Head barista Ben Loebell pulls a shape for the slo-mo camera
A few weeks ago, we received an invite (on Twitter, no less – how trendy) from La Bottega Milanese: an authentic Italian-style espresso bar & speciality coffee shop in Leeds (anyone venturing into that beast of the (relative) south would do well to pay them a visit). They were hosting a cupping with Dark Woods Coffee – a newly established speciality coffee roaster in the north, with more than a few tricks up their sleeves, as time would soon tell.
Baltzersen’s head barista Ben Loebell was in London for the weekend, so it was up to barista-in-training Paul and Rob, the marketing managing, mild-mannered coffee enthusiast to check out what was going down with our fratelli. These two relative newcomers to the cupping scene were promptly blown away by what was on offer; as the relative authority, Paul was compelled to produce a detailed account of the events.
Dark Woods Coffee’s cupping @ La Bottega Milanese:
I’m all for new experiences in life, which is one of the reasons why I thoroughly enjoy both my job and coffee in general. There is always another coffee bean to sample, another brewing method to try, another piece of equipment to learn to use and lots and lots more information to take on board and understand.
Bearing all that in mind, the cupping that Rob and I attended at La Bottega Milanese in Leeds counted as an excellent day for me.
After recovering from the delights of the Falcon Speciality Coffee cupping at North Star Roasters a couple of weeks earlier; Rob and I were back in action once again; we had been invited to attend one of the inaugural events of the recently formed Dark Woods Coffee, based in Marsden. Dark Woods is a company comprising the expert barista skills of Paul Meikle-Janney and the experienced roaster Damian Blackburn.
The event was hosted by the genial Alex at the Bond Court branch of La Bottega Milanese, just a few minutes walk from the Leeds Station and took place during a relaxed Sunday afternoon’s trading at the far end of the café. What awaited us were six coffees that Paul and Damian were hoping would show off their prowess. From our own experiences, and from the feedback that we overheard, I could only conclude that they succeeded admirably.
I think it is fair to say that Rob and I were blown away by what was on offer. Given the individual and collective experience of Paul and Damian; expectations were high and yet despite this mine we’re utterly shattered. The flavours that came through throughout the selection were big and bold, but at the same time very much under control. Comments such as ‘this is the best coffee that I have had in a long time’ were commonplace; and I for one can do no more than echo such sentiments.
Furthermore, another aspect of the day that shone out for both of us and added a great deal to the experience was the educational element that both Paul and Damian bought to the occasion. Given that they were dealing with an audience ranging from experienced coffee professionals to enthusiastic amateurs; their clear and concise explanations of some fairly advanced coffee-related points were very concise and easy to understand for beginner and professional alike.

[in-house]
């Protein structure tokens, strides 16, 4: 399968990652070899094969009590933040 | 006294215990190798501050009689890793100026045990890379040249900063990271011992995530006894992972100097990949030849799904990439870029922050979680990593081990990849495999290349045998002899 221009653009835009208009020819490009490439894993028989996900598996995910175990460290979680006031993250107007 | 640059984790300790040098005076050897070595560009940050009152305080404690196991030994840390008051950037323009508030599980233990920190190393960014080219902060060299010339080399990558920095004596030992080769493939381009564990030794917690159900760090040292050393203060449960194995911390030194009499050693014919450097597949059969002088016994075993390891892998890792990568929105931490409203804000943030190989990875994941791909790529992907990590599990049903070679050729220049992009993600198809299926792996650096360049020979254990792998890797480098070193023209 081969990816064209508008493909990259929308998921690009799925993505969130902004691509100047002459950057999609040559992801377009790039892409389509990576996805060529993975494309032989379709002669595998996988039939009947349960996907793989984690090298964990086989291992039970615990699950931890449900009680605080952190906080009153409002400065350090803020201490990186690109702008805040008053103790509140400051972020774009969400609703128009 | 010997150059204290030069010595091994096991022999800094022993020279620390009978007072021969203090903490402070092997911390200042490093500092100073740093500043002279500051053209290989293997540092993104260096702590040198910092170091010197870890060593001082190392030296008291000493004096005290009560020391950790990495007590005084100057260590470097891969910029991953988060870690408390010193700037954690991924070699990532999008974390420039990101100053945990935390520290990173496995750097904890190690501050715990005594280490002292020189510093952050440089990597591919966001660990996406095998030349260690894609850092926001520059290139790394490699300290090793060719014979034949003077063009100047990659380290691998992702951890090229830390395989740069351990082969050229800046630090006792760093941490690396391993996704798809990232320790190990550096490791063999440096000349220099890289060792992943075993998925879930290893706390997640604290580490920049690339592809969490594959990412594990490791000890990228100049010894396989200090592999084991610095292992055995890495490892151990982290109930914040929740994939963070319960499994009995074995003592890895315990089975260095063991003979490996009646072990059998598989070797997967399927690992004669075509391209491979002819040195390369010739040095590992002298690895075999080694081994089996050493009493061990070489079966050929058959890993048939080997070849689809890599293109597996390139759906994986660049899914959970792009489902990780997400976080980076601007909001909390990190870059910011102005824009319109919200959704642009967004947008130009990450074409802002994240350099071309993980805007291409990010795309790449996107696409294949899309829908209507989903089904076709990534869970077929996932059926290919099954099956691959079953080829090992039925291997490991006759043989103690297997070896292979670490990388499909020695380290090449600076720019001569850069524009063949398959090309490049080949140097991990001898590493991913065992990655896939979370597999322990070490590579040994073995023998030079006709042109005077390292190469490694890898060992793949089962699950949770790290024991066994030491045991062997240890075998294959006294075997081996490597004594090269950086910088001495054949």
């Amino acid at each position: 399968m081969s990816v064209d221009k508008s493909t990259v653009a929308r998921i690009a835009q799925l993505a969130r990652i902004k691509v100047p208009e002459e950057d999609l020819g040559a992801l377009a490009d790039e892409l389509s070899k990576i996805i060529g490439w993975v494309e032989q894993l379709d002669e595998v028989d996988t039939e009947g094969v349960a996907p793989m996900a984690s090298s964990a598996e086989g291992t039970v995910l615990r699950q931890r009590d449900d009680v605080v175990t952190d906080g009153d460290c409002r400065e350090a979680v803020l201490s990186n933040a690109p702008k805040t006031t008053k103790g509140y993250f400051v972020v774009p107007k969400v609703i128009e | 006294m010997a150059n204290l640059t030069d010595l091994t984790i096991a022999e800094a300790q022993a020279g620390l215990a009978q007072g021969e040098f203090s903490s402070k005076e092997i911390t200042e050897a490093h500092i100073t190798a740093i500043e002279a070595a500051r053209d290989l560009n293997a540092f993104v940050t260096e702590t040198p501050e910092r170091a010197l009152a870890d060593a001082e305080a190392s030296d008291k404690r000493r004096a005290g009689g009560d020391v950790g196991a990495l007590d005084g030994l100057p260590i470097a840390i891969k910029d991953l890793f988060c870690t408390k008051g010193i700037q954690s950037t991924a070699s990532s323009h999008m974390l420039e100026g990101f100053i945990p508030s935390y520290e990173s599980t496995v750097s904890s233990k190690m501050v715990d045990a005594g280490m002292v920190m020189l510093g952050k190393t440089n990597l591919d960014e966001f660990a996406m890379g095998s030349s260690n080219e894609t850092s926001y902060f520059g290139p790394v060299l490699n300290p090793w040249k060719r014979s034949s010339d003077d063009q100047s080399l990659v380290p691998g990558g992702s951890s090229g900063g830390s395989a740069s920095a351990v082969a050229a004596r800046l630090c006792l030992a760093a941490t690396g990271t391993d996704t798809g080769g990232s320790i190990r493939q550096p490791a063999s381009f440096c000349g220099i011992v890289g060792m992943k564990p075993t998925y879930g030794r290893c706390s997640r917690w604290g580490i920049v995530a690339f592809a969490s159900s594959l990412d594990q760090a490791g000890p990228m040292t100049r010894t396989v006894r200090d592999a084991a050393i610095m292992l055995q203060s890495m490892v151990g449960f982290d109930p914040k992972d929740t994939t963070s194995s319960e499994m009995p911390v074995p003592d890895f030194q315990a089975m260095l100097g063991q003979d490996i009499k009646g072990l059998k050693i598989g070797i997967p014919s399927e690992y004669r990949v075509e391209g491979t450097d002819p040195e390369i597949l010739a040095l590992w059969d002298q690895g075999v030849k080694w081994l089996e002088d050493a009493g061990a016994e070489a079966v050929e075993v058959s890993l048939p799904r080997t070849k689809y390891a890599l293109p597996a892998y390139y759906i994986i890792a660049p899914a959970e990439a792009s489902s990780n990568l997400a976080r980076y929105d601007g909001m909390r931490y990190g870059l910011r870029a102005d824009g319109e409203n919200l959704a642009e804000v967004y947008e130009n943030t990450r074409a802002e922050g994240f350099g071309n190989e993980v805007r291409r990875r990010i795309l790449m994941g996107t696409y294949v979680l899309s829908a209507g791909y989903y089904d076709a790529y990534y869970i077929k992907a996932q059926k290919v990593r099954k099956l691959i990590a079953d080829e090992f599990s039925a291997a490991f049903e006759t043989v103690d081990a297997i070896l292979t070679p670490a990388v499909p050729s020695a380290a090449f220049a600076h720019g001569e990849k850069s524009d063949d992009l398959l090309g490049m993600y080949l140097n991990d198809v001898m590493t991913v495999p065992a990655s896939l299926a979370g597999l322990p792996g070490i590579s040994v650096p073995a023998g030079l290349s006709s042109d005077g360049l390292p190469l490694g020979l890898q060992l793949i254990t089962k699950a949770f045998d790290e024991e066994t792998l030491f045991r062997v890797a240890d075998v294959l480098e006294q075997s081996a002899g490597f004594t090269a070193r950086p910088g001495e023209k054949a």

A good example of this would be their explaining the effect that growing speciality coffee at higher altitudes results in harder, denser beans; and this alters how much coffee has to be used/how it should be ground to get the maximum flavour out of it. Also, coffees grown at different altitudes have different flavour profiles; further details and a good illustration can be found here.
The star of the show for me was undoubtedly the Panama Natural because it was what I really like in my coffee – a wonderfully bold and balanced flavour profile, consisting of strong chocolate notes, lovely fruit flavours and a gently pervading floral overtone. Hoppers Heaven!
However, I would also advise you to watch out for the Geisha. Speaking to Damian after the event; he said to me that although he thought it was good, as a roaster there was more to come. Just when I thought the news could not get any better…
All-in-all my advice would be to keep a very close eye on Dark Wood Roasters. It is still very early days for them, but if they are producing speciality coffee ‘this’ good early doors; then I think the future can be looked forward to with great optimism and a healthy dollop of anticipation. Paul and Damian also said that they are planning on furnishing their headquarters with a small cafe. For those of you who are fans of the odd road trip; I suggest that this is one that deserves to be pushed to the top of the list.
So, thank you to Alex at La Bottega for inviting Rob and myself to his fine establishment; and well done to Paul and Damian for coming out of the blocks flying. Having attended three cuppings in recent weeks I can thoroughly recommend them to people of all coffee persuasions.
Ultimately, my passion for coffee stems from trying the final product in the cup. However, in my fledgling life as a barista I have been educated, humbled and thoroughly enthused by meeting some of those who work at various stages in the process of bringing me that wonderful final beverage. Independent coffee shops are on the up and up at the moment, but I think it is only fair to point out that there are many more behind the scenes who are also upping their game to raise the standards of the coffees that you find in front of you. Attend a cupping and you can meet these people, learn from them and undoubtedly increase your appreciation of coffee, both in terms of the drink and the industry as a whole.
These are exciting times.